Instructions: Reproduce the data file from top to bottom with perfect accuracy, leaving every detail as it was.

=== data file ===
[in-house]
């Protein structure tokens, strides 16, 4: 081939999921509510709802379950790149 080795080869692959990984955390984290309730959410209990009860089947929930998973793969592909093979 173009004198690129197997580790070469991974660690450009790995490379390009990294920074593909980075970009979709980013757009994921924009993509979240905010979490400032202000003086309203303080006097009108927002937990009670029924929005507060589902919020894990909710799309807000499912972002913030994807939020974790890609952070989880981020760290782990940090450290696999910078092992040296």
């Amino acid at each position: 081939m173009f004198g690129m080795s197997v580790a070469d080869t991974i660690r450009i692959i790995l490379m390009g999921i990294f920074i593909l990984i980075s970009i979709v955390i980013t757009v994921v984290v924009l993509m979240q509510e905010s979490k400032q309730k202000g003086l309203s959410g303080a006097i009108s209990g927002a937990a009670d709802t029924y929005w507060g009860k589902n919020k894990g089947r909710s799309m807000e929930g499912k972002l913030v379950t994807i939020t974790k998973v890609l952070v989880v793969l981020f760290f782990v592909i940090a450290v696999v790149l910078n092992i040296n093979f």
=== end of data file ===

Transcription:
[in-house]
């Protein structure tokens, strides 16, 4: 081939999921509510709802379950790149 080795080869692959990984955390984290309730959410209990009860089947929930998973793969592909093979 173009004198690129197997580790070469991974660690450009790995490379390009990294920074593909980075970009979709980013757009994921924009993509979240905010979490400032202000003086309203303080006097009108927002937990009670029924929005507060589902919020894990909710799309807000499912972002913030994807939020974790890609952070989880981020760290782990940090450290696999910078092992040296």
């Amino acid at each position: 081939m173009f004198g690129m080795s197997v580790a070469d080869t991974i660690r450009i692959i790995l490379m390009g999921i990294f920074i593909l990984i980075s970009i979709v955390i980013t757009v994921v984290v924009l993509m979240q509510e905010s979490k400032q309730k202000g003086l309203s959410g303080a006097i009108s209990g927002a937990a009670d709802t029924y929005w507060g009860k589902n919020k894990g089947r909710s799309m807000e929930g499912k972002l913030v379950t994807i939020t974790k998973v890609l952070v989880v793969l981020f760290f782990v592909i940090a450290v696999v790149l910078n092992i040296n093979f």